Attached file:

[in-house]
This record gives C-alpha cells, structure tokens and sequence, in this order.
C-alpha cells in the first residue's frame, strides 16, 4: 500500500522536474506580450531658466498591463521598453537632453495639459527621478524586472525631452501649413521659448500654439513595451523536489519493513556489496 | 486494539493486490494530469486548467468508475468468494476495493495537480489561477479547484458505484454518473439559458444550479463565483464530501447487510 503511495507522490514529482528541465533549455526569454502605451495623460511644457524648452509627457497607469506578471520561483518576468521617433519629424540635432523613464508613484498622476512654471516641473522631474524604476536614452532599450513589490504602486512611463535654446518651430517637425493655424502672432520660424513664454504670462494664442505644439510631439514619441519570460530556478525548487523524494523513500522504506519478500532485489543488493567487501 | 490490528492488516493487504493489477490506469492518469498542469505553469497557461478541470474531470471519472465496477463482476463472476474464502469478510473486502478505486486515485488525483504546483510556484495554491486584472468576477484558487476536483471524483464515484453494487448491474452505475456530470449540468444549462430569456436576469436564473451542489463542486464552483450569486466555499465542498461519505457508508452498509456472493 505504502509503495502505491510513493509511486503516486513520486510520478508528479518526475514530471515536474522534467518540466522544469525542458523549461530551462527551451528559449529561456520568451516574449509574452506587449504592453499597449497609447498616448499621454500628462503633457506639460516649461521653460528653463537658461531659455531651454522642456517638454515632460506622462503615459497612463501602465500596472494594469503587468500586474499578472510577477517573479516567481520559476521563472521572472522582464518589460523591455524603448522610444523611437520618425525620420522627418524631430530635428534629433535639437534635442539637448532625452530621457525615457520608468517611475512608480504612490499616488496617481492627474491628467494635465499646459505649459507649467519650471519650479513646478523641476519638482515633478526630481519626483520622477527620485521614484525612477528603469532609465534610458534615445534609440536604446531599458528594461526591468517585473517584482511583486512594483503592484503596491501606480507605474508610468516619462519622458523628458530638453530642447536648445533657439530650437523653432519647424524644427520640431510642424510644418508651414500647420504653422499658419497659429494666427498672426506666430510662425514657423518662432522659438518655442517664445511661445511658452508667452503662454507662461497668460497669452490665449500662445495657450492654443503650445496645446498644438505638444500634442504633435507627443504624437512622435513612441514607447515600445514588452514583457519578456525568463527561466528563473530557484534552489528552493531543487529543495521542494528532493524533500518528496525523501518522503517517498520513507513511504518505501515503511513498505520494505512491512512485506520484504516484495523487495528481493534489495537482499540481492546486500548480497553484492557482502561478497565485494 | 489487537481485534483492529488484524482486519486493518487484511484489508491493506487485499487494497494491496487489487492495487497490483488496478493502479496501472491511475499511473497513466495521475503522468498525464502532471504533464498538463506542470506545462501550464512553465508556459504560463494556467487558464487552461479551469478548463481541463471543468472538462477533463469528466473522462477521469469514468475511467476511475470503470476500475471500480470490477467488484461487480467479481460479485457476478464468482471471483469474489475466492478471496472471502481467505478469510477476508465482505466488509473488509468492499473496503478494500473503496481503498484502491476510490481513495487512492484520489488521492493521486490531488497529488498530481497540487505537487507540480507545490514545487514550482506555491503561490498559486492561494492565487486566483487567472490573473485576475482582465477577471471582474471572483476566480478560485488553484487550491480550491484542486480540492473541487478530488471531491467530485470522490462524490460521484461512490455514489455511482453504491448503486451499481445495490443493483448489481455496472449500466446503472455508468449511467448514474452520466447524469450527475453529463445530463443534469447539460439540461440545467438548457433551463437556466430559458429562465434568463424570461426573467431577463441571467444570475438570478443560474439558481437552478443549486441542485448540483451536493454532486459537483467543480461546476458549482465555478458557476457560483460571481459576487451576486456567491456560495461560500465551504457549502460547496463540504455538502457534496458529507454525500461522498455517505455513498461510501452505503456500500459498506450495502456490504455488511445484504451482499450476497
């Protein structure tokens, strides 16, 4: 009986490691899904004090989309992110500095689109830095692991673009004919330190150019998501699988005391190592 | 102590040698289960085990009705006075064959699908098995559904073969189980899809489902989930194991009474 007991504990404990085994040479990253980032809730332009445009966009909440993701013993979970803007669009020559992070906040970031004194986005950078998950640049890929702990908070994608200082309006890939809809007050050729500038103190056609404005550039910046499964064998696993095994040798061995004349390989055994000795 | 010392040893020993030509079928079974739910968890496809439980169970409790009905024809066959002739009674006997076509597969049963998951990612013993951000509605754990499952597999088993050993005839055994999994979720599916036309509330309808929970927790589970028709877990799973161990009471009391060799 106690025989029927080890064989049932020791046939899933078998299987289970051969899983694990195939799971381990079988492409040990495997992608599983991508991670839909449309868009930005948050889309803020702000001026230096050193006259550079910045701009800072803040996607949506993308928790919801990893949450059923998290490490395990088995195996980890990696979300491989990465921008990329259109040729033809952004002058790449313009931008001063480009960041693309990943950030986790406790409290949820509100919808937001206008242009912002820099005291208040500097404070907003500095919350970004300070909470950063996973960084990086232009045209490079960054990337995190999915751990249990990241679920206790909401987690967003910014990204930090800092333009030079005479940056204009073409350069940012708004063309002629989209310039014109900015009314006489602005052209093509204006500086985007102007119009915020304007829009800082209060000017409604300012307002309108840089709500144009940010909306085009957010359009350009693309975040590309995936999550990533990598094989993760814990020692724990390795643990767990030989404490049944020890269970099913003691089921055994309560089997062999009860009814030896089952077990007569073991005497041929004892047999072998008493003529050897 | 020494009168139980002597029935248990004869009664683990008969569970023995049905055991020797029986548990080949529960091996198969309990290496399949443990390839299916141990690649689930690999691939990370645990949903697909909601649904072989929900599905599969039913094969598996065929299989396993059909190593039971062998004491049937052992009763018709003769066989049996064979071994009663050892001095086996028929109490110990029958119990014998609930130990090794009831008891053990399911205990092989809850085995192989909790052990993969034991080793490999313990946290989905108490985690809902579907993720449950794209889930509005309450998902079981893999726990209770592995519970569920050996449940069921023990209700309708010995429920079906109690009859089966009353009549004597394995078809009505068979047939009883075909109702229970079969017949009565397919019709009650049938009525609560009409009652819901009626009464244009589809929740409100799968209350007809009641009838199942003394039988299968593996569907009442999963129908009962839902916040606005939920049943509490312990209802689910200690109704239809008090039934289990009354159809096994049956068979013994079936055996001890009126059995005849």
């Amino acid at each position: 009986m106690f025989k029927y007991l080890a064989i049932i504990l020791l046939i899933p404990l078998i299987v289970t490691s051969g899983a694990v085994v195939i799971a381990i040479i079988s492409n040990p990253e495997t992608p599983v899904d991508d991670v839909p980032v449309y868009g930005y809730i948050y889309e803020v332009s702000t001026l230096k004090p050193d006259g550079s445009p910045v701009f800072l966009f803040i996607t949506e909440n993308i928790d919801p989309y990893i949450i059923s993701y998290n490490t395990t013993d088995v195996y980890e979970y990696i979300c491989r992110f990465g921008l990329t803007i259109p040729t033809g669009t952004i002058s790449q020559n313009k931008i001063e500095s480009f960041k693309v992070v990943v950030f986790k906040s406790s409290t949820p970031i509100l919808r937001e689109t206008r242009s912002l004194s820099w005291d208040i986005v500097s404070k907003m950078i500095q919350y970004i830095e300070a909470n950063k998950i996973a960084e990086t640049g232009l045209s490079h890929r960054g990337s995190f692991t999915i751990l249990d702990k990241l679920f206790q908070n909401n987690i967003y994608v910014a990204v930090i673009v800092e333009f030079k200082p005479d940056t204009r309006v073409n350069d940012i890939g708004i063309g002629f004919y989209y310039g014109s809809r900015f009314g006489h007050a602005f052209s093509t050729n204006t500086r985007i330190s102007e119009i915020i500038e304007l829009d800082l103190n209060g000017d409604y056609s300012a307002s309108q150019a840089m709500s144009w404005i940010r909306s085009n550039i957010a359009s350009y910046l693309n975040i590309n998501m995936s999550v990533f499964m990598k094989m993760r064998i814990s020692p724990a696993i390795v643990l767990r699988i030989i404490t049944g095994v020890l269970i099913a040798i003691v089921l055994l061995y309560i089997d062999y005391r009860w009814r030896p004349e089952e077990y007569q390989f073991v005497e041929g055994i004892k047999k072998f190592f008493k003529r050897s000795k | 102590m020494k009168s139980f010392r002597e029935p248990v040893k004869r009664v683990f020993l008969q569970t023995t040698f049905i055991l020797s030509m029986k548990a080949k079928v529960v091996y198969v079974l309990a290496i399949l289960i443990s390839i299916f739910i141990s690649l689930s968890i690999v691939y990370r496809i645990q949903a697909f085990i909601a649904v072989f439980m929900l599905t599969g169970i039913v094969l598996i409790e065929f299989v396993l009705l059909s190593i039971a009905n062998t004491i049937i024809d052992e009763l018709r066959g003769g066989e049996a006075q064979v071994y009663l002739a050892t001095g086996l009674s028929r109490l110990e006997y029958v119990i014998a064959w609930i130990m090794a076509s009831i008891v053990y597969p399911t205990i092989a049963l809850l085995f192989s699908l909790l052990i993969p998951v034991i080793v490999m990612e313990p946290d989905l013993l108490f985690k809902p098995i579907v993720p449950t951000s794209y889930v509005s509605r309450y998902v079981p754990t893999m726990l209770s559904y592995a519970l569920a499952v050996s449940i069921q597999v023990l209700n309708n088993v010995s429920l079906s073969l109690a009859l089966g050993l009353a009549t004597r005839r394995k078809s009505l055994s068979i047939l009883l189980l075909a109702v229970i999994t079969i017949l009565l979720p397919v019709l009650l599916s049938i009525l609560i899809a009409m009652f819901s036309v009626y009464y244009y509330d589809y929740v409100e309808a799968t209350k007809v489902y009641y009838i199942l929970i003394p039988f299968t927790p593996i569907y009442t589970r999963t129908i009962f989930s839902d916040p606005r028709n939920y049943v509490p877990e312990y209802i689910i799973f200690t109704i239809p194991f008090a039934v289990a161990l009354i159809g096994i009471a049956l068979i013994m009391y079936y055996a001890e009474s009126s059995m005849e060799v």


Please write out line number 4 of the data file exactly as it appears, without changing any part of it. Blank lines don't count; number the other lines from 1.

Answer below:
């Protein structure tokens, strides 16, 4: 009986490691899904004090989309992110500095689109830095692991673009004919330190150019998501699988005391190592 | 102590040698289960085990009705006075064959699908098995559904073969189980899809489902989930194991009474 007991504990404990085994040479990253980032809730332009445009966009909440993701013993979970803007669009020559992070906040970031004194986005950078998950640049890929702990908070994608200082309006890939809809007050050729500038103190056609404005550039910046499964064998696993095994040798061995004349390989055994000795 | 010392040893020993030509079928079974739910968890496809439980169970409790009905024809066959002739009674006997076509597969049963998951990612013993951000509605754990499952597999088993050993005839055994999994979720599916036309509330309808929970927790589970028709877990799973161990009471009391060799 106690025989029927080890064989049932020791046939899933078998299987289970051969899983694990195939799971381990079988492409040990495997992608599983991508991670839909449309868009930005948050889309803020702000001026230096050193006259550079910045701009800072803040996607949506993308928790919801990893949450059923998290490490395990088995195996980890990696979300491989990465921008990329259109040729033809952004002058790449313009931008001063480009960041693309990943950030986790406790409290949820509100919808937001206008242009912002820099005291208040500097404070907003500095919350970004300070909470950063996973960084990086232009045209490079960054990337995190999915751990249990990241679920206790909401987690967003910014990204930090800092333009030079005479940056204009073409350069940012708004063309002629989209310039014109900015009314006489602005052209093509204006500086985007102007119009915020304007829009800082209060000017409604300012307002309108840089709500144009940010909306085009957010359009350009693309975040590309995936999550990533990598094989993760814990020692724990390795643990767990030989404490049944020890269970099913003691089921055994309560089997062999009860009814030896089952077990007569073991005497041929004892047999072998008493003529050897 | 020494009168139980002597029935248990004869009664683990008969569970023995049905055991020797029986548990080949529960091996198969309990290496399949443990390839299916141990690649689930690999691939990370645990949903697909909601649904072989929900599905599969039913094969598996065929299989396993059909190593039971062998004491049937052992009763018709003769066989049996064979071994009663050892001095086996028929109490110990029958119990014998609930130990090794009831008891053990399911205990092989809850085995192989909790052990993969034991080793490999313990946290989905108490985690809902579907993720449950794209889930509005309450998902079981893999726990209770592995519970569920050996449940069921023990209700309708010995429920079906109690009859089966009353009549004597394995078809009505068979047939009883075909109702229970079969017949009565397919019709009650049938009525609560009409009652819901009626009464244009589809929740409100799968209350007809009641009838199942003394039988299968593996569907009442999963129908009962839902916040606005939920049943509490312990209802689910200690109704239809008090039934289990009354159809096994049956068979013994079936055996001890009126059995005849």